Four-year teaching degree unveiled


October 28, 2022

Contributed by FDLTCC

Nahin Gatica Cruz, right, and Isabella Lourey-Bowen study the principles of radiometric dating with M&Ms in their investigative science class. Cruz says he has found his passion for teaching through courses at Fond du Lac Tribal and Community College and will take part in a new four-year teaching program.

Fond du Lac Tribal and Community College will soon be offering a four-year degree targeting those in pursuit of a career in elementary education. Announced this month, the move makes it the first two-year college in Minnesota approved to offer a bachelor's degree. Classes will officially begin for the first round of future educators in January.

The new program is also the first in the state accredited by education boards to incorporate Indigenous cultural values and learning approaches into the curriculum.

"We are so excited to offer this unique program at FDLTCC," said Kim Spoor, dean of education.

Compared to other states, Minnesota has struggled to hire racially and ethnically diverse teachers proportionately to the student body population. The school is optimistic about the effect its program will have on the state.

"Currently, only 1% of licensed teachers in Minnesota are American Indian, and our program will help fill this gap." Spoor said. "This was really a need expressed by local, tribal, and extended tribal communities."

Among the many future educators set to enroll in the bachelor's program next semester is Nahin Gatica Cruz, who has found his passion for teaching through courses at FDLTCC.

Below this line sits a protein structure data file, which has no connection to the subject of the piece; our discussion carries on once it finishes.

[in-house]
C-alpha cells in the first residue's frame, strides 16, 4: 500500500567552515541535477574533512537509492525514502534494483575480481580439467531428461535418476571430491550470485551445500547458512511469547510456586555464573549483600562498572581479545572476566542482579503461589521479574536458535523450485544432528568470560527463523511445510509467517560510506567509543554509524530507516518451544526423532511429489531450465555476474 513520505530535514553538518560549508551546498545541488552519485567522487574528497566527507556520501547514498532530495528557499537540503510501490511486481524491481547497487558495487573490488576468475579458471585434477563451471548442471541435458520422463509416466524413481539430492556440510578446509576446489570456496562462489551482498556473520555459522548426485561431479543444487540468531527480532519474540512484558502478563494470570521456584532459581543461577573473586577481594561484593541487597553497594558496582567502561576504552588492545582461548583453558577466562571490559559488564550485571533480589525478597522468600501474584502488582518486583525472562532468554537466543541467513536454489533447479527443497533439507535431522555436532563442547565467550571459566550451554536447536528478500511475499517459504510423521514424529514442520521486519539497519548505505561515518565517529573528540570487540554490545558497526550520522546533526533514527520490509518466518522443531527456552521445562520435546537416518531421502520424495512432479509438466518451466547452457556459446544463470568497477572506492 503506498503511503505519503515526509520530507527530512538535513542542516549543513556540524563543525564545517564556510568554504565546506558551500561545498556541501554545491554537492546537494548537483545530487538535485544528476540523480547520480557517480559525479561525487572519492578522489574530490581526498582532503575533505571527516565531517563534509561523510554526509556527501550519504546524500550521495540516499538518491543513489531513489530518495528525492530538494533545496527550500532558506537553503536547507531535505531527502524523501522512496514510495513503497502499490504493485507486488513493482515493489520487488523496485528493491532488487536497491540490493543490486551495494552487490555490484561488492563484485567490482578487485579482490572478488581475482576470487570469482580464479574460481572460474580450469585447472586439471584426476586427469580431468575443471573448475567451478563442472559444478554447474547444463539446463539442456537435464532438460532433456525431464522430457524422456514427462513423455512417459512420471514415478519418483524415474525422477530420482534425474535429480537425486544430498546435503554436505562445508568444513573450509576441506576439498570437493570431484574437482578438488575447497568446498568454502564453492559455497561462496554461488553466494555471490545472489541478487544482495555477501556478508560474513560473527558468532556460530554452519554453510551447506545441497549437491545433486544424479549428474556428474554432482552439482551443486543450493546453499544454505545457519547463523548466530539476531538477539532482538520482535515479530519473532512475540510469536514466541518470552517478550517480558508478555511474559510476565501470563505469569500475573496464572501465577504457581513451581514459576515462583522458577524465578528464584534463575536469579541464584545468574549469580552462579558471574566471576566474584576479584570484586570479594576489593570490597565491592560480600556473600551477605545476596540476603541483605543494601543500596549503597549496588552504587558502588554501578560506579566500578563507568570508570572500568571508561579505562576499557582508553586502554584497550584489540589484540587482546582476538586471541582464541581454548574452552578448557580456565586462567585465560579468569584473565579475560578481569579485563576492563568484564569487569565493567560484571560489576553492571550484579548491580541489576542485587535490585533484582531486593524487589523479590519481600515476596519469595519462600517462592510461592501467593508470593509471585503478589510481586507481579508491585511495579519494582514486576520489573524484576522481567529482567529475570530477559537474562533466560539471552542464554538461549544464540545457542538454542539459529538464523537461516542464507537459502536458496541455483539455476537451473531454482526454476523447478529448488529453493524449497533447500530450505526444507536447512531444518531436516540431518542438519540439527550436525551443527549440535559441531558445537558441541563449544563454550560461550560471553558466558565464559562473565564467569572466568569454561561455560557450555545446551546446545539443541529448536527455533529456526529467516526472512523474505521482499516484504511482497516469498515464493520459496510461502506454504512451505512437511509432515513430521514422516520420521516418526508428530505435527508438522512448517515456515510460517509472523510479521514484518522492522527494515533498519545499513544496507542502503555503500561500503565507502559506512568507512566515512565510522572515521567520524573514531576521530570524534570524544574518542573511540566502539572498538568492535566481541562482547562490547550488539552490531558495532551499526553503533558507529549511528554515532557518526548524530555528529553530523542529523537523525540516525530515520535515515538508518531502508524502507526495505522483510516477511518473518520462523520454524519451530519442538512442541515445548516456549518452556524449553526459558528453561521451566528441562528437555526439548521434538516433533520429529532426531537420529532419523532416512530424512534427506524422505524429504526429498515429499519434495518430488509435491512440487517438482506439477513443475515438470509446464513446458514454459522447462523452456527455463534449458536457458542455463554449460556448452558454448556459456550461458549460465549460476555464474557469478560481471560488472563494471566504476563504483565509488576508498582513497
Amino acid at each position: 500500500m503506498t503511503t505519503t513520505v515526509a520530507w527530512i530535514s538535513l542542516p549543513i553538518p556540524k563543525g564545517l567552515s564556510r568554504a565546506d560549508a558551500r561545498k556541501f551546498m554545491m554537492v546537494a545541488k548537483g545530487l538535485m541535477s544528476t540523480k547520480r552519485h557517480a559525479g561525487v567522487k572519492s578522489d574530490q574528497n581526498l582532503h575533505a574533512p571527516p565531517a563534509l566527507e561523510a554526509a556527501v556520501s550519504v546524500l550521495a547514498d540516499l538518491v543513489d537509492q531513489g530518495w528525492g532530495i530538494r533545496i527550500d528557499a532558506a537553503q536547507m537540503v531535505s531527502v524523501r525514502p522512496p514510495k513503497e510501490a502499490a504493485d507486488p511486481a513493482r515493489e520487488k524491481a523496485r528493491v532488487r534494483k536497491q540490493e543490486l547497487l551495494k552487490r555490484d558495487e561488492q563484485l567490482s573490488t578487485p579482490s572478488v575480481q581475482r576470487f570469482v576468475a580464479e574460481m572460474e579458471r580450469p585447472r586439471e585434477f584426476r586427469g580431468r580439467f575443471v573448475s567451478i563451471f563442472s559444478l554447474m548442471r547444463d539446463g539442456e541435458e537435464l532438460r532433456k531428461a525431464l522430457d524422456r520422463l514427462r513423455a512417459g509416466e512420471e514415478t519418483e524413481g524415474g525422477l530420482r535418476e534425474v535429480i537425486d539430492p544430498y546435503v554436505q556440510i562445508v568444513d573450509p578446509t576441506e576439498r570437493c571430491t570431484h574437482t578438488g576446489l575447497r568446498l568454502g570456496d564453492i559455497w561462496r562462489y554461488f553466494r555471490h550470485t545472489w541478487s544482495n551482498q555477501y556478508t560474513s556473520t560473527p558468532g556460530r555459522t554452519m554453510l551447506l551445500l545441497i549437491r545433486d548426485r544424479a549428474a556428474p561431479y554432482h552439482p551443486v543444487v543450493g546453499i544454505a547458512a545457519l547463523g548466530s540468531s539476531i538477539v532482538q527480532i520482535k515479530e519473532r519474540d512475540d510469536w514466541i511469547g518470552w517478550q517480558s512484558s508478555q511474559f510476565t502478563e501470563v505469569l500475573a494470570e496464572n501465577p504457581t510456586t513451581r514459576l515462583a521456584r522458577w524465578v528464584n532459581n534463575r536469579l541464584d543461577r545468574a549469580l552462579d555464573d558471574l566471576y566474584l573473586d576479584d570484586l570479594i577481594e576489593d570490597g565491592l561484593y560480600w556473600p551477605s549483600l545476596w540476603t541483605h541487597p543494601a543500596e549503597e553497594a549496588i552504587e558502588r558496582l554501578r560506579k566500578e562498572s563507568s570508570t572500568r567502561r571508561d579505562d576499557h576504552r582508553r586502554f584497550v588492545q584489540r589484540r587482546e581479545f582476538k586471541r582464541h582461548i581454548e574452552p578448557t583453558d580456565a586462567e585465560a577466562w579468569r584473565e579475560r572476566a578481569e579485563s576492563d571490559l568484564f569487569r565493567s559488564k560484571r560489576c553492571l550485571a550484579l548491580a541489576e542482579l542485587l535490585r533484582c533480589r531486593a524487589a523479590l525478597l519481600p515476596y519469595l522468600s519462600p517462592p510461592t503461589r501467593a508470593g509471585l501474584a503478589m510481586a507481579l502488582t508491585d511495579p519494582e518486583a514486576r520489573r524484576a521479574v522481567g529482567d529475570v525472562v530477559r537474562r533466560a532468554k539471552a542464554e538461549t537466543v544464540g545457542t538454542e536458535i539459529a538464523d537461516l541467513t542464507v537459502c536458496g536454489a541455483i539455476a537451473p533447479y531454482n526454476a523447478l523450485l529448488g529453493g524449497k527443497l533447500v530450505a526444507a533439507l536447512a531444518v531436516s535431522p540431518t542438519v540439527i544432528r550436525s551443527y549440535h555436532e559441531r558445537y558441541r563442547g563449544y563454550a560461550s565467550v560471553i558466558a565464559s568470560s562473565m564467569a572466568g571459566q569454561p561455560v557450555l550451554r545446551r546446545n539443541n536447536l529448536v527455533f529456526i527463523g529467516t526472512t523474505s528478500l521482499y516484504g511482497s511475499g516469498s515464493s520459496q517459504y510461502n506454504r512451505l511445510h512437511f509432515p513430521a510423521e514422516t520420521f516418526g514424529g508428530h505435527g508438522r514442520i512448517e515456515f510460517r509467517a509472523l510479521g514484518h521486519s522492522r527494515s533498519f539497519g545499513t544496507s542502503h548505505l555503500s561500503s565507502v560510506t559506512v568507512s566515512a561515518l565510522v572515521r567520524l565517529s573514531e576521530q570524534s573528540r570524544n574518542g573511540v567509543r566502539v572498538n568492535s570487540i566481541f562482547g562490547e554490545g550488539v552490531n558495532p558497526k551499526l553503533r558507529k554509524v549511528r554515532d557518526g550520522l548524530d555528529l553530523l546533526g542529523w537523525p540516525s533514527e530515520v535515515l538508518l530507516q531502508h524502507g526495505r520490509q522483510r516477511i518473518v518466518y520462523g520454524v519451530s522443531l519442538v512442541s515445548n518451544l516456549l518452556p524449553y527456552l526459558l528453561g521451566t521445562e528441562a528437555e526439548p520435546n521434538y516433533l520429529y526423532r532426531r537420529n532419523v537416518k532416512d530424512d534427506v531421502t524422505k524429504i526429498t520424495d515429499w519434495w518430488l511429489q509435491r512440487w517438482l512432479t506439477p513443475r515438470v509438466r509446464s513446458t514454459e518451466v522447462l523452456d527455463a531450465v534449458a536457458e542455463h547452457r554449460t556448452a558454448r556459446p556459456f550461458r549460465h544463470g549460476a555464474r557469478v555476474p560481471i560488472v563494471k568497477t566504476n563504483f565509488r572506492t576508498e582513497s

"Since the first day I got into this college, they have been treating me like a family," Cruz said. "Without that support from our faculty, I wouldn't be here right now."

Shortly after immigrating to the United States from Mexico, Cruz was encouraged to explore education when his English as a second language instructor noticed he had a knack for helping students with understanding the material.

When Cruz embarked on his journey to become a teacher at FDLTCC, he found the ties to Native culture in the curriculum played a major role in enhancing his education.

After completing his last semester with a 4.0 grade point average, while simultaneously balancing life as a husband and father, Cruz looks forward to earning his Anishinaabe language certificate and beginning work on the new bachelor's degree.

"We need to make sure people know about the culture and that this was the first one here," said Cruz.

Long time coming

The arrival of the new curriculum marks the end of a tumultuous effort over two decades in the making to get the four-year teaching degree off the ground.

"Arriving at the present point has been a long process of starts and stops for the college," Spoor said, adding that the mission to offer elementary education began in 2000 and involved years of collaboration with several Minnesota schools through an array of partnership grants.

The initial bachelor's program was drafted in 2019 and a finalized curriculum was submitted for approval in 2021. In August, the proposed curriculum earned the definitive approval required by the Higher Learning Commission.

Now that work on the bachelor's degree is complete, a door has been opened for the school to potentially explore and consider the implementation of additional four-year degree programs at the college in the future.

The school invites the community to learn more about the program and enjoy a feast from 10 a.m to 1 p.m. Friday, Oct. 28, in the commons area.


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